Lecture Notes BSF Lesson 17 Genesis 20-21

Following the destruction of Sodom, Abraham moves again. 
There is no record that says God instructed him to move or that he consulted God about it.

This new region they settled in is the land of the Philistines – the place that eventually produces Goliath. 

Some detractors say this passage about Abraham’s ruse (saying Sarah is his sister) proves the Bible just repeats the same story again.  But this isn’t the same old story. This is a different time, place, and ruler. Abraham didn’t deal with his sin the first time around and repeats it. 

This is hard to understand – why, after Abraham’s encounters with God, did the unbelieving King Abimelech, behave more uprightly than Abraham? Abraham risked Sarah’s safety, honor, and well-being for his own protection. 

He lied. 
Premeditated sin.

We compartmentalize our sin – thinking it won’t affect the rest of our lives. In truth, it affects every part …

  • He obviously doubted God’s ability to protect him. His view of God was diminished.
  • He believed he was better able than God, so his view of himself was elevated.
  • He was fearful – fear for his life. Fear is the opposite of faith.
  • Fear becomes consuming in our minds.

God gives us His word to encourage us. “Do not be conformed to this world (this age), [fashioned after and adapted to its external, superficial customs], but be transformed (changed) by the [entire] renewal of your mind [by its new ideals and its new attitude], so that you may prove [for yourselves] what is the good and acceptable and perfect will of God, even the thing which is good and acceptable and perfect [in His sight for you].” Romans 12:2 AMP (Abraham didn’t have the written word of God, however he did have the physical encounters with angels and the son of God.)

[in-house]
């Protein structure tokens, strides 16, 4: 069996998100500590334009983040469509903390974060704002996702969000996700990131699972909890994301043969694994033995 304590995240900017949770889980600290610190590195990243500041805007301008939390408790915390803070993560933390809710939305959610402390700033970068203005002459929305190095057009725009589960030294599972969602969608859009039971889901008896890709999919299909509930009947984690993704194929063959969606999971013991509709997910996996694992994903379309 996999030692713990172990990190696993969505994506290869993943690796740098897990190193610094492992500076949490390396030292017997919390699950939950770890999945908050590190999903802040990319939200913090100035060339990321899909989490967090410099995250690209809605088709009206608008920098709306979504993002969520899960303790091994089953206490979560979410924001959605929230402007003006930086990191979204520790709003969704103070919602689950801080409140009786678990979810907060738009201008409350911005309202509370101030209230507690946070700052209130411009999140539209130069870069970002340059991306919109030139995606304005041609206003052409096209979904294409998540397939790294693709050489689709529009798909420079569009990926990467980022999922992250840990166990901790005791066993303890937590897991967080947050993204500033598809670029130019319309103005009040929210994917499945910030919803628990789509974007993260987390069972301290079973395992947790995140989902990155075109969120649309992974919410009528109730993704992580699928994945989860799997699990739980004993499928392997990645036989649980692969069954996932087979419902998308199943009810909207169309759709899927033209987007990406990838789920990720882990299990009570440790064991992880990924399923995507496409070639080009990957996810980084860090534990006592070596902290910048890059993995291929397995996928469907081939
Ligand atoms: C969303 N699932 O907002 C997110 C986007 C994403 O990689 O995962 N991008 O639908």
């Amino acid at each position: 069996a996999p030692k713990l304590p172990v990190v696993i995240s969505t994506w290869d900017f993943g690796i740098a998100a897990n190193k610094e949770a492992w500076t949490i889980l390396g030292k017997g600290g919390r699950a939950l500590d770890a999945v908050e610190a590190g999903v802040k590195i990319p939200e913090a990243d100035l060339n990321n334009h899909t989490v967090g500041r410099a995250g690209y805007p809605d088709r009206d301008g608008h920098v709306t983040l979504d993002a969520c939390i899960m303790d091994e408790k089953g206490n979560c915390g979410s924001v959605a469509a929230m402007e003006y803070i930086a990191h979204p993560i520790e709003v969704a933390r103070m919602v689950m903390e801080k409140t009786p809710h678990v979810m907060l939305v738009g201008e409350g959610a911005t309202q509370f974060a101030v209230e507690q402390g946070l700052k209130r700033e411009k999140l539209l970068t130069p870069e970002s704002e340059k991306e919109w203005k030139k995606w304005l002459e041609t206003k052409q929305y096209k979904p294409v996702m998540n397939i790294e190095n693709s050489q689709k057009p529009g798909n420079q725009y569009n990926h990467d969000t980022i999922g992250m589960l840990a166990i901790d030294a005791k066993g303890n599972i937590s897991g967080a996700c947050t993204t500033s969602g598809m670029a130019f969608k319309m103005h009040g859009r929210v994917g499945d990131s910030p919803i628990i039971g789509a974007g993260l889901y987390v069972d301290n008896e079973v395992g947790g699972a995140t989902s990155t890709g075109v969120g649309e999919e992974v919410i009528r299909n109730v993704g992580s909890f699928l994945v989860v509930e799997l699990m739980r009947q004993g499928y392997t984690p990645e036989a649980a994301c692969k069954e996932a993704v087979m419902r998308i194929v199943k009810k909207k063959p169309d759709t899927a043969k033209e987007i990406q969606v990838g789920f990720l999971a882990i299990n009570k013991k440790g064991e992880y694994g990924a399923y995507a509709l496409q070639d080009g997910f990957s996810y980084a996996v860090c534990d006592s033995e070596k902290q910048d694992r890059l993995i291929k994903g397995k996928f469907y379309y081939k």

“The weapons of our warfare are not carnal…” 2 Cor. 10:6
“…bringing every thought into captivity to the obedience of Christ…” 2 Cor. 10:5
“…let this mind be in you which was also in Christ Jesus” Philippians 2:5

Even when we are faithless, He is faithful. He restores us so that He can work through us. “If we are faithless, He remains faithful;” 2 Timothy 2:13 NKJV
Although Abimelech behaved more correctly out of fear of God, Abraham was under grace. Abimelech was under condemnation. It must have been quite humbling to be rebuked and disciplined by an unbeliever.

Yet God did not reject Abraham. He restored Abraham to right relationship with Himself. So we can assume that Abraham was repentant. God brought him back and used him in the healing and restoration of Abimelech and his household.

Am I holding on to some sin in my past? Seek forgiveness, repent because God wants to restore us.

No one can hang out a sign that says, “Nothing is the matter here.” All families have ups and downs. God has always been faithful to His word.

One year later, Sarah’s laughter (of doubt) turned into the joy of suckling her own baby.

We have a choice between good and God’s best.

  • Job you love – God’s call to do something else